We aim to use our influence as investors to encourage companies to adopt sustainable business practices that promote stable long-term growth and reduce material ESG risks over time.

Through engagement, we create an open dialogue with investee companies to deepen our understanding of ESG issues underpinning a company’s strategy or valuation. Through engagement, we aim to improve long term risk adjusted results by mitigating ESG risks that could alter the valuation, fundamentals or strategies of companies we invest in.

Our engagement activities include seeking positive change in corporate behavior, challenging corporate practices, requesting improved ESG disclosure, and monitoring and providing feedback on corporate ESG strategy.

We may also partner with other investors through collaborative engagements. Collaborative engagements enable Manulife Investment Management to partner with other investors and industry experts to increase our influence on ESG concerns and macro-economic and systemic issues. In 2017, we participated in 10 collaborative engagements, including three industry-wide engagements related to methane emissions, cybersecurity and climate risk.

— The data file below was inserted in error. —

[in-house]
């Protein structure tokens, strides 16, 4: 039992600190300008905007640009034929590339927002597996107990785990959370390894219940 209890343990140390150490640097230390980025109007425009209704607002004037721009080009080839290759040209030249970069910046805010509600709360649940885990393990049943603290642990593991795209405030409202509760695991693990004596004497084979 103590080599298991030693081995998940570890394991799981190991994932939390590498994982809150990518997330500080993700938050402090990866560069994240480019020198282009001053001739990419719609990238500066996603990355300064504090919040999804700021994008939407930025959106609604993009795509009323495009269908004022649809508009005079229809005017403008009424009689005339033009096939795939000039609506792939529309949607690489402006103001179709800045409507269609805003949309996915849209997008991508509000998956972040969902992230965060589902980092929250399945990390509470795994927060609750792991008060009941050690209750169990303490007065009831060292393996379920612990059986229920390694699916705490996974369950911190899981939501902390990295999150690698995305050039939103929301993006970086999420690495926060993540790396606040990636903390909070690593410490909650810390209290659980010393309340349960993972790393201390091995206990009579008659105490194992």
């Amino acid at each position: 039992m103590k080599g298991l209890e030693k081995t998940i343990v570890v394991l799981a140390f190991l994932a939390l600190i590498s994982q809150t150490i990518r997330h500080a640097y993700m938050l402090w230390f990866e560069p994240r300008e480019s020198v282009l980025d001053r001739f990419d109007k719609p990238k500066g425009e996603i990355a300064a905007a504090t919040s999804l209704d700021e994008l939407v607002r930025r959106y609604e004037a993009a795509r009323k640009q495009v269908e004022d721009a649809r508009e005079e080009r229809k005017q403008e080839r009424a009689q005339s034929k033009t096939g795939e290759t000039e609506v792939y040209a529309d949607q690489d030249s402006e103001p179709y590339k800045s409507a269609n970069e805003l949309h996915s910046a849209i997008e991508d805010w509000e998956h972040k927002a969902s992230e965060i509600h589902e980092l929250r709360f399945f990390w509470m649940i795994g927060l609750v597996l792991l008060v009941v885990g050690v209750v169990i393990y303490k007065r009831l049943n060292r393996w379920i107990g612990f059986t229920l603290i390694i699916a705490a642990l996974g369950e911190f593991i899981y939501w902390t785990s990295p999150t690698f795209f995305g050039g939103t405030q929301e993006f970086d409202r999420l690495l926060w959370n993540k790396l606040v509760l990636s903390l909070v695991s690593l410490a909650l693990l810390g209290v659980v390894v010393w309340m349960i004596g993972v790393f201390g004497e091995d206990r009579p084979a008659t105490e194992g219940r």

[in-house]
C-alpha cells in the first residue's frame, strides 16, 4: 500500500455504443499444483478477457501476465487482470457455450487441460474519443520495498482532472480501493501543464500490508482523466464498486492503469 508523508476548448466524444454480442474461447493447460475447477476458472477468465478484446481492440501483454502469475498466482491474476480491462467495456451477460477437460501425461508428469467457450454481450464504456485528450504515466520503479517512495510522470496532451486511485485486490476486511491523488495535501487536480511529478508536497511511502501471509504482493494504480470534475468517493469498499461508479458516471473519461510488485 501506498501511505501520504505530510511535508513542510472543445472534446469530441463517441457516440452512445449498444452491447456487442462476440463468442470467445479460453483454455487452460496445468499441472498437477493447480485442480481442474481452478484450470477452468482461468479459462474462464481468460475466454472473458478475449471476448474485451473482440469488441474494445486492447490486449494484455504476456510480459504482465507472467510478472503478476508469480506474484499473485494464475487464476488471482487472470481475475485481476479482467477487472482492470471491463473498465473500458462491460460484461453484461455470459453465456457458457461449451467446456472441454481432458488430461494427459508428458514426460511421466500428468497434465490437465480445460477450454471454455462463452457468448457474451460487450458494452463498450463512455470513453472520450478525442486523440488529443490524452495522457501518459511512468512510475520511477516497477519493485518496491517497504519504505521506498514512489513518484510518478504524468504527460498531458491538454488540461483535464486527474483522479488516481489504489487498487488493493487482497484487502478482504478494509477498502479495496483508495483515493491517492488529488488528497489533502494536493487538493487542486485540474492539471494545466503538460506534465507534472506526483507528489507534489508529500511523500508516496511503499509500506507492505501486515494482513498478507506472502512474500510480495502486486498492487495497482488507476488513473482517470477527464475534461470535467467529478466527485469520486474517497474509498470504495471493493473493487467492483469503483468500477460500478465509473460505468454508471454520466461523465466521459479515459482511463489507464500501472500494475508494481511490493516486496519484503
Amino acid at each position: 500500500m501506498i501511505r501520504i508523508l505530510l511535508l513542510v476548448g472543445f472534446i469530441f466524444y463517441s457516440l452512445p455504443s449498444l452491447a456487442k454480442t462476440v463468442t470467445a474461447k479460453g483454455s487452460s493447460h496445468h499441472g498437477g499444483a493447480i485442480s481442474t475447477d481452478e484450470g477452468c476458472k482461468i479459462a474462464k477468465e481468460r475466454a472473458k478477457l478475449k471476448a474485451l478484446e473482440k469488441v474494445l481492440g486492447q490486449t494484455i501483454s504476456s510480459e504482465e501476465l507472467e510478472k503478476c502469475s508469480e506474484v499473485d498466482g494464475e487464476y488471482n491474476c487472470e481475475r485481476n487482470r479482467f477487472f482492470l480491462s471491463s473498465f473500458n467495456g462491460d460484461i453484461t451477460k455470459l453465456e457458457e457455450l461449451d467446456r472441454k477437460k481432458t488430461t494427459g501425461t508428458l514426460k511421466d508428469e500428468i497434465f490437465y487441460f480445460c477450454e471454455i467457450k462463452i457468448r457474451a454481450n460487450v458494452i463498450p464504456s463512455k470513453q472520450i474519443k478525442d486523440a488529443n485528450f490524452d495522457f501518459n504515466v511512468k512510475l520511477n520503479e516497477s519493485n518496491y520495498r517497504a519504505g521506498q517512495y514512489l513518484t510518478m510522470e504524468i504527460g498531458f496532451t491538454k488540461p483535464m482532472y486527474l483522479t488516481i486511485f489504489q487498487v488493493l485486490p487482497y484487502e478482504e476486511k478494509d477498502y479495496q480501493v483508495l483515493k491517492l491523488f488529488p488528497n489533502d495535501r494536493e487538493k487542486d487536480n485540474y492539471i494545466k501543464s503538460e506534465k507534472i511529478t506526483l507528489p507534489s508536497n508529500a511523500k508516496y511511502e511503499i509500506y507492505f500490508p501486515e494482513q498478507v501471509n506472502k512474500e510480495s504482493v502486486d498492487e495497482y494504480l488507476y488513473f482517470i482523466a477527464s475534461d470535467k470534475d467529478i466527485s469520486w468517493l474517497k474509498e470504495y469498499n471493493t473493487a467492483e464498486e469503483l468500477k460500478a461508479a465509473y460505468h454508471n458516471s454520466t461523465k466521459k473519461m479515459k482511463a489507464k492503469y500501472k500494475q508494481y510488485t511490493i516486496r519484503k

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Companies Icon60COMPANIES
Collaborative Engagements Icon10COLLABORATIVE

Figure 1 – Engagement by Region


Figure 2 – Engagement by Industry

Our engagements spanned 14 countries, with a large majority (83%) of engagements occurring in Asia and North America.

Engagement by Industry Chart
Source: Manulife Investment Management, December 31, 2017.
  • North America 47%

  • Asia 36%

  • Australia & New Zealand 3%

  • Europe 14%


Our engagements covered nine industries with financials dominating engagements (35%), followed by the consumer discretionary sector (11%). These sectors comprise high weightings in prominent benchmarks and exhibit a higher occurrence of social and governance issues.

Source: Manulife Investment Management, December 31, 2017.
  • Financials 35%

  • Industrials 5%

  • Telecommunication Services 5%

  • Energy 7%

  • Materials 10%

  • Consumer Staples 7%

  • Information Technology 10%

  • Health Care 10%

  • Consumer Discretionary 11%


Figure 3.1 – Engagement by Theme – ESG Factor


Figure 3.2 – Engagement by Theme – Topic Focus